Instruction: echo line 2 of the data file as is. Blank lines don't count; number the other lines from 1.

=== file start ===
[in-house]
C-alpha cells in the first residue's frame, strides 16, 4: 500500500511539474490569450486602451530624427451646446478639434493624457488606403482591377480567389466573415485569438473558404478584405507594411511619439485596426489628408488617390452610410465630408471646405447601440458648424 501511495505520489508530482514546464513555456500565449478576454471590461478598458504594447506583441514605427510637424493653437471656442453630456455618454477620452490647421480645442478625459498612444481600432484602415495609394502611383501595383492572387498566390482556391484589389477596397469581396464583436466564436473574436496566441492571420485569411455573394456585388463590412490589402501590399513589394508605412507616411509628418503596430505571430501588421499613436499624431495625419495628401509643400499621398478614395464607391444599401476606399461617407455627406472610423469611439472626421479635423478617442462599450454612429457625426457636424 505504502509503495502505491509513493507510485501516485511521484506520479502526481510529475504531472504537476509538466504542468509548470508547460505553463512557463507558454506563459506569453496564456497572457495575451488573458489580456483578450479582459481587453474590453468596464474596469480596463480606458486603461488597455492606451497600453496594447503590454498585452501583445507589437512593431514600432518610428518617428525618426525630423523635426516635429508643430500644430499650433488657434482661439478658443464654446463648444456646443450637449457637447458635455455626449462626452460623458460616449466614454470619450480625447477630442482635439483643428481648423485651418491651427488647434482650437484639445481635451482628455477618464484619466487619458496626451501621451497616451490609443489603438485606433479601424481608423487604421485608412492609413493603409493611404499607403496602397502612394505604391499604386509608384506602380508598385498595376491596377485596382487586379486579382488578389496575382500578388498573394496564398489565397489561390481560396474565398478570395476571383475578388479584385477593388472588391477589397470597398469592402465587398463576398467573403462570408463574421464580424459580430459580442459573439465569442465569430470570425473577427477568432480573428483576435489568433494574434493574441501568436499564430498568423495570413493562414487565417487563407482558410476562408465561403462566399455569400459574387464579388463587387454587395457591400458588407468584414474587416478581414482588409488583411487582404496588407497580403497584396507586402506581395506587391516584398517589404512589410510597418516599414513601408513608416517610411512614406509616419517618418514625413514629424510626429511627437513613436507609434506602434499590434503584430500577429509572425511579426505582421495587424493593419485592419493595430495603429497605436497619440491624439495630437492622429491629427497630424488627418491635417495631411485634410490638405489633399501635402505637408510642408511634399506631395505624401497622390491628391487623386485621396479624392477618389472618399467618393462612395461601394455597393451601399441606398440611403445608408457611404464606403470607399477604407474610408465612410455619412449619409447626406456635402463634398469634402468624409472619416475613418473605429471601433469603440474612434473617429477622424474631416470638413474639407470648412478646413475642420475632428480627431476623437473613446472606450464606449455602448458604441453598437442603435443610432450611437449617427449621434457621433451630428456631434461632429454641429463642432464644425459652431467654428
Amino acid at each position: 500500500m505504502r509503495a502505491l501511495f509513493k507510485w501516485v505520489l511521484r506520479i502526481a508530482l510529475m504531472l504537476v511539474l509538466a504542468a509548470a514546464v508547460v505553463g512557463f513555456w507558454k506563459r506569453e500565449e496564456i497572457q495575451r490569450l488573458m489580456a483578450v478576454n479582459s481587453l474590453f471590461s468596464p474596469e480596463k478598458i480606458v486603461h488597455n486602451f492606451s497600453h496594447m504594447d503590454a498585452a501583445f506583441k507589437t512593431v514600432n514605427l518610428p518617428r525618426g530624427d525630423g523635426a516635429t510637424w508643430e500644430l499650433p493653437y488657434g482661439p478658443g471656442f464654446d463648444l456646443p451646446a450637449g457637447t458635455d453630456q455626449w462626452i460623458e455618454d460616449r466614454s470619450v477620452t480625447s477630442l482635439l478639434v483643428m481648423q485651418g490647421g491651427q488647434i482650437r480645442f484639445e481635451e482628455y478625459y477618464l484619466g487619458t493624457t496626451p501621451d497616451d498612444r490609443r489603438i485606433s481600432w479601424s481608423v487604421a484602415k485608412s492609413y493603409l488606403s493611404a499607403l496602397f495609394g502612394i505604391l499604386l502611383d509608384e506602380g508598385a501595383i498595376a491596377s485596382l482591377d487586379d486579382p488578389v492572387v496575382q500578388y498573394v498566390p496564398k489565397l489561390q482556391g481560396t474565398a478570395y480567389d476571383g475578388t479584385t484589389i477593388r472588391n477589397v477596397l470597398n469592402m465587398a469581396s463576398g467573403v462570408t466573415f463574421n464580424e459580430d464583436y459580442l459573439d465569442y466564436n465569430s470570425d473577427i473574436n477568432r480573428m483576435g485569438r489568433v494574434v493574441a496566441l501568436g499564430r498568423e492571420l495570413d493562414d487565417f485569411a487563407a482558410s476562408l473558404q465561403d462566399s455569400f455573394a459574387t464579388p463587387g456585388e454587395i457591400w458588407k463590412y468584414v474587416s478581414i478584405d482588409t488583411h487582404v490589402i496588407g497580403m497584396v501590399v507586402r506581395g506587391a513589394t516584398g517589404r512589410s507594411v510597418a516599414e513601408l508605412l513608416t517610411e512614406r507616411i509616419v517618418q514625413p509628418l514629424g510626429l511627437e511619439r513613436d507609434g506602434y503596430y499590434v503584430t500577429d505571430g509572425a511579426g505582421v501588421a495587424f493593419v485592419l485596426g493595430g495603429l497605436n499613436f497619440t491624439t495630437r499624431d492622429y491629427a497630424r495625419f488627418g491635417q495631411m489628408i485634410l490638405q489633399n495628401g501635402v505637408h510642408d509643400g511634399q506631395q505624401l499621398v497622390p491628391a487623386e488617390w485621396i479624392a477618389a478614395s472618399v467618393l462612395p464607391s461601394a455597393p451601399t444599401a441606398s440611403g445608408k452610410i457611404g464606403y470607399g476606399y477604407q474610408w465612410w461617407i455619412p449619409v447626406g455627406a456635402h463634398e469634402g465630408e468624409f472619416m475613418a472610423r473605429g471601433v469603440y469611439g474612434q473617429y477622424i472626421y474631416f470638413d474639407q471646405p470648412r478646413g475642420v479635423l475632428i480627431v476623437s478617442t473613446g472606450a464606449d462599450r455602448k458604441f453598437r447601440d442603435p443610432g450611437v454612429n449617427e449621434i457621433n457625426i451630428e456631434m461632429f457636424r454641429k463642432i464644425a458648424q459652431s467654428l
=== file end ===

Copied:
C-alpha cells in the first residue's frame, strides 16, 4: 500500500511539474490569450486602451530624427451646446478639434493624457488606403482591377480567389466573415485569438473558404478584405507594411511619439485596426489628408488617390452610410465630408471646405447601440458648424 501511495505520489508530482514546464513555456500565449478576454471590461478598458504594447506583441514605427510637424493653437471656442453630456455618454477620452490647421480645442478625459498612444481600432484602415495609394502611383501595383492572387498566390482556391484589389477596397469581396464583436466564436473574436496566441492571420485569411455573394456585388463590412490589402501590399513589394508605412507616411509628418503596430505571430501588421499613436499624431495625419495628401509643400499621398478614395464607391444599401476606399461617407455627406472610423469611439472626421479635423478617442462599450454612429457625426457636424 505504502509503495502505491509513493507510485501516485511521484506520479502526481510529475504531472504537476509538466504542468509548470508547460505553463512557463507558454506563459506569453496564456497572457495575451488573458489580456483578450479582459481587453474590453468596464474596469480596463480606458486603461488597455492606451497600453496594447503590454498585452501583445507589437512593431514600432518610428518617428525618426525630423523635426516635429508643430500644430499650433488657434482661439478658443464654446463648444456646443450637449457637447458635455455626449462626452460623458460616449466614454470619450480625447477630442482635439483643428481648423485651418491651427488647434482650437484639445481635451482628455477618464484619466487619458496626451501621451497616451490609443489603438485606433479601424481608423487604421485608412492609413493603409493611404499607403496602397502612394505604391499604386509608384506602380508598385498595376491596377485596382487586379486579382488578389496575382500578388498573394496564398489565397489561390481560396474565398478570395476571383475578388479584385477593388472588391477589397470597398469592402465587398463576398467573403462570408463574421464580424459580430459580442459573439465569442465569430470570425473577427477568432480573428483576435489568433494574434493574441501568436499564430498568423495570413493562414487565417487563407482558410476562408465561403462566399455569400459574387464579388463587387454587395457591400458588407468584414474587416478581414482588409488583411487582404496588407497580403497584396507586402506581395506587391516584398517589404512589410510597418516599414513601408513608416517610411512614406509616419517618418514625413514629424510626429511627437513613436507609434506602434499590434503584430500577429509572425511579426505582421495587424493593419485592419493595430495603429497605436497619440491624439495630437492622429491629427497630424488627418491635417495631411485634410490638405489633399501635402505637408510642408511634399506631395505624401497622390491628391487623386485621396479624392477618389472618399467618393462612395461601394455597393451601399441606398440611403445608408457611404464606403470607399477604407474610408465612410455619412449619409447626406456635402463634398469634402468624409472619416475613418473605429471601433469603440474612434473617429477622424474631416470638413474639407470648412478646413475642420475632428480627431476623437473613446472606450464606449455602448458604441453598437442603435443610432450611437449617427449621434457621433451630428456631434461632429454641429463642432464644425459652431467654428